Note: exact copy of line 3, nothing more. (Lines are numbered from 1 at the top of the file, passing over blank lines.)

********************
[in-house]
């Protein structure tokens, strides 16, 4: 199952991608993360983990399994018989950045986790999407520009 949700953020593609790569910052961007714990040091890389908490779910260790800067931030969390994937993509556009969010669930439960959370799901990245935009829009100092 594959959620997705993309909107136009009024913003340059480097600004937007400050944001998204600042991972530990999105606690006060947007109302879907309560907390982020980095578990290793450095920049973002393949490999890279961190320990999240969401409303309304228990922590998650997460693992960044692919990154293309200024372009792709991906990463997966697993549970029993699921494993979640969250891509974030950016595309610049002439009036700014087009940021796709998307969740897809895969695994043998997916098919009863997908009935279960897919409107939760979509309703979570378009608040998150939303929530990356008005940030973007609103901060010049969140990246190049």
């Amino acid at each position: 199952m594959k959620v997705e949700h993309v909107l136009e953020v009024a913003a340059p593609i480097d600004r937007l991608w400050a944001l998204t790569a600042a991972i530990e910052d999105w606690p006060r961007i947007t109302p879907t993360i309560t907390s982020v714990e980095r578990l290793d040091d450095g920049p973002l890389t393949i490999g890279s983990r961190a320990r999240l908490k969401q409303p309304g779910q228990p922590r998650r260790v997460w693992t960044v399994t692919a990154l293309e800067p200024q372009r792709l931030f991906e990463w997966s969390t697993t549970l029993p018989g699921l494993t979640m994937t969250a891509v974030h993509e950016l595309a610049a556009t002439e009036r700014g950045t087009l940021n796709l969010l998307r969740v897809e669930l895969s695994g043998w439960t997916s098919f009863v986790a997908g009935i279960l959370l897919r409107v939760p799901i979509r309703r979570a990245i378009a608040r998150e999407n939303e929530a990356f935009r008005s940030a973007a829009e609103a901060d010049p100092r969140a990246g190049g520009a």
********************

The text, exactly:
């Amino acid at each position: 199952m594959k959620v997705e949700h993309v909107l136009e953020v009024a913003a340059p593609i480097d600004r937007l991608w400050a944001l998204t790569a600042a991972i530990e910052d999105w606690p006060r961007i947007t109302p879907t993360i309560t907390s982020v714990e980095r578990l290793d040091d450095g920049p973002l890389t393949i490999g890279s983990r961190a320990r999240l908490k969401q409303p309304g779910q228990p922590r998650r260790v997460w693992t960044v399994t692919a990154l293309e800067p200024q372009r792709l931030f991906e990463w997966s969390t697993t549970l029993p018989g699921l494993t979640m994937t969250a891509v974030h993509e950016l595309a610049a556009t002439e009036r700014g950045t087009l940021n796709l969010l998307r969740v897809e669930l895969s695994g043998w439960t997916s098919f009863v986790a997908g009935i279960l959370l897919r409107v939760p799901i979509r309703r979570a990245i378009a608040r998150e999407n939303e929530a990356f935009r008005s940030a973007a829009e609103a901060d010049p100092r969140a990246g190049g520009a």